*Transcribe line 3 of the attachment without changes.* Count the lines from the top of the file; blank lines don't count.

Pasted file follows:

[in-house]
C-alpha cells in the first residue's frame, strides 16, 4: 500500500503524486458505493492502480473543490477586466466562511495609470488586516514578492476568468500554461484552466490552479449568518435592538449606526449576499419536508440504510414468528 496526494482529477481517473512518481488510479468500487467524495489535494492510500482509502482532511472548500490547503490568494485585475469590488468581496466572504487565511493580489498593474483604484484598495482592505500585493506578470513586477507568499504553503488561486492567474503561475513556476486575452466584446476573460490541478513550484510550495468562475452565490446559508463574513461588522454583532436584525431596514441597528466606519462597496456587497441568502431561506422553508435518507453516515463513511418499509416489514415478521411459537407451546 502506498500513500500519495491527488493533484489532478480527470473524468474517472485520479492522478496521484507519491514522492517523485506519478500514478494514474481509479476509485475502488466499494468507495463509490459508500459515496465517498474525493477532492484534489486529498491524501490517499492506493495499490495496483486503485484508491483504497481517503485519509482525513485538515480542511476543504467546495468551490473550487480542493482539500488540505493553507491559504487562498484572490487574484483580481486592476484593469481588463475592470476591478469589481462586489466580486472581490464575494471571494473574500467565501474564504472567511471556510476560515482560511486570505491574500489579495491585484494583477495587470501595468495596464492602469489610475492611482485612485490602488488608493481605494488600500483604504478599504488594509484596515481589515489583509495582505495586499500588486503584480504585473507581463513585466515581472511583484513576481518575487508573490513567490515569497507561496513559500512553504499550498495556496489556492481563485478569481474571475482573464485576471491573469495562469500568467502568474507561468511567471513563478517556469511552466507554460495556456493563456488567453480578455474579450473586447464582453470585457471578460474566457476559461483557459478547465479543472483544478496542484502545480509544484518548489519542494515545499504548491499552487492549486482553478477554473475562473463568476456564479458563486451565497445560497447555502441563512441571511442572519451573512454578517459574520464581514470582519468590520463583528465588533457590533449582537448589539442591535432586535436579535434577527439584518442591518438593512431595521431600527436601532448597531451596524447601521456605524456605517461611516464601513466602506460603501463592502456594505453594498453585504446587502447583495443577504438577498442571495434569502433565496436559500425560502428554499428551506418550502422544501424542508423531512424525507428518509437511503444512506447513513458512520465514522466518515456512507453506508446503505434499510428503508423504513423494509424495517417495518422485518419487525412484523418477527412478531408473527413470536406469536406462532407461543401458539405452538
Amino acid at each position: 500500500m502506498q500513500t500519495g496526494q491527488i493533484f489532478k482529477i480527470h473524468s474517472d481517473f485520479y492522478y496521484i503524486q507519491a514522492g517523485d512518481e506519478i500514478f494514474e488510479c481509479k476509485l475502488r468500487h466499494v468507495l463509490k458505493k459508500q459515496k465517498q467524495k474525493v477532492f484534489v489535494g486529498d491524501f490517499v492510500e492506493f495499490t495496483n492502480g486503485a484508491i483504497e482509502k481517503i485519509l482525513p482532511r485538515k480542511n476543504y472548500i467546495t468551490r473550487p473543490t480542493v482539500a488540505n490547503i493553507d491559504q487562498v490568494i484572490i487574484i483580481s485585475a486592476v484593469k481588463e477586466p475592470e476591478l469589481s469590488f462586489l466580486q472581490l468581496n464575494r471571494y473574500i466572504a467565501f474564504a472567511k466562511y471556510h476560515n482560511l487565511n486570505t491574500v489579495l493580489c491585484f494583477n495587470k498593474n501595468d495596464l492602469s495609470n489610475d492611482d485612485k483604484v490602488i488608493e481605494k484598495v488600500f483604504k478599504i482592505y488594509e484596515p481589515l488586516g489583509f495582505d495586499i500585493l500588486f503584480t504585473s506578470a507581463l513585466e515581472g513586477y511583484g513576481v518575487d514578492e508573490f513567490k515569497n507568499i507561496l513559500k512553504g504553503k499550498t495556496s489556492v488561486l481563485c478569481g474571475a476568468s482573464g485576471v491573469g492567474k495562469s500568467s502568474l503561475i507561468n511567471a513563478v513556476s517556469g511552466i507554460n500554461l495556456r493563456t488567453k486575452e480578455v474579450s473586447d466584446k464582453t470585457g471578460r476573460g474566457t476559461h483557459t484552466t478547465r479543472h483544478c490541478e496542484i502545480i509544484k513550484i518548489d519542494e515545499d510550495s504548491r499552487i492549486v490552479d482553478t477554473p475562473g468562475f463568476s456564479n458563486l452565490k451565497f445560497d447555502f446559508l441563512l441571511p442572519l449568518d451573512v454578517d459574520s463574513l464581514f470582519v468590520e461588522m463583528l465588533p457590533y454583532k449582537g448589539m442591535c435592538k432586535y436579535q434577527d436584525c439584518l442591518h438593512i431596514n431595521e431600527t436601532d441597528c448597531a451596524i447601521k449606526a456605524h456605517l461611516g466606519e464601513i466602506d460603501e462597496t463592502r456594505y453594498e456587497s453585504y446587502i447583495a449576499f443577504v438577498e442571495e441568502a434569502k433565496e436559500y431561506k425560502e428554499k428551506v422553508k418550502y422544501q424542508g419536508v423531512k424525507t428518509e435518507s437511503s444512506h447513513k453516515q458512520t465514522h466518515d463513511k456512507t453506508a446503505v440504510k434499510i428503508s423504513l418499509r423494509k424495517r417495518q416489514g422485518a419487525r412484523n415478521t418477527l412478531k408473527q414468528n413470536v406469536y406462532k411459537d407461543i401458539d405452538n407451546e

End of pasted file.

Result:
Amino acid at each position: 500500500m502506498q500513500t500519495g496526494q491527488i493533484f489532478k482529477i480527470h473524468s474517472d481517473f485520479y492522478y496521484i503524486q507519491a514522492g517523485d512518481e506519478i500514478f494514474e488510479c481509479k476509485l475502488r468500487h466499494v468507495l463509490k458505493k459508500q459515496k465517498q467524495k474525493v477532492f484534489v489535494g486529498d491524501f490517499v492510500e492506493f495499490t495496483n492502480g486503485a484508491i483504497e482509502k481517503i485519509l482525513p482532511r485538515k480542511n476543504y472548500i467546495t468551490r473550487p473543490t480542493v482539500a488540505n490547503i493553507d491559504q487562498v490568494i484572490i487574484i483580481s485585475a486592476v484593469k481588463e477586466p475592470e476591478l469589481s469590488f462586489l466580486q472581490l468581496n464575494r471571494y473574500i466572504a467565501f474564504a472567511k466562511y471556510h476560515n482560511l487565511n486570505t491574500v489579495l493580489c491585484f494583477n495587470k498593474n501595468d495596464l492602469s495609470n489610475d492611482d485612485k483604484v490602488i488608493e481605494k484598495v488600500f483604504k478599504i482592505y488594509e484596515p481589515l488586516g489583509f495582505d495586499i500585493l500588486f503584480t504585473s506578470a507581463l513585466e515581472g513586477y511583484g513576481v518575487d514578492e508573490f513567490k515569497n507568499i507561496l513559500k512553504g504553503k499550498t495556496s489556492v488561486l481563485c478569481g474571475a476568468s482573464g485576471v491573469g492567474k495562469s500568467s502568474l503561475i507561468n511567471a513563478v513556476s517556469g511552466i507554460n500554461l495556456r493563456t488567453k486575452e480578455v474579450s473586447d466584446k464582453t470585457g471578460r476573460g474566457t476559461h483557459t484552466t478547465r479543472h483544478c490541478e496542484i502545480i509544484k513550484i518548489d519542494e515545499d510550495s504548491r499552487i492549486v490552479d482553478t477554473p475562473g468562475f463568476s456564479n458563486l452565490k451565497f445560497d447555502f446559508l441563512l441571511p442572519l449568518d451573512v454578517d459574520s463574513l464581514f470582519v468590520e461588522m463583528l465588533p457590533y454583532k449582537g448589539m442591535c435592538k432586535y436579535q434577527d436584525c439584518l442591518h438593512i431596514n431595521e431600527t436601532d441597528c448597531a451596524i447601521k449606526a456605524h456605517l461611516g466606519e464601513i466602506d460603501e462597496t463592502r456594505y453594498e456587497s453585504y446587502i447583495a449576499f443577504v438577498e442571495e441568502a434569502k433565496e436559500y431561506k425560502e428554499k428551506v422553508k418550502y422544501q424542508g419536508v423531512k424525507t428518509e435518507s437511503s444512506h447513513k453516515q458512520t465514522h466518515d463513511k456512507t453506508a446503505v440504510k434499510i428503508s423504513l418499509r423494509k424495517r417495518q416489514g422485518a419487525r412484523n415478521t418477527l412478531k408473527q414468528n413470536v406469536y406462532k411459537d407461543i401458539d405452538n407451546e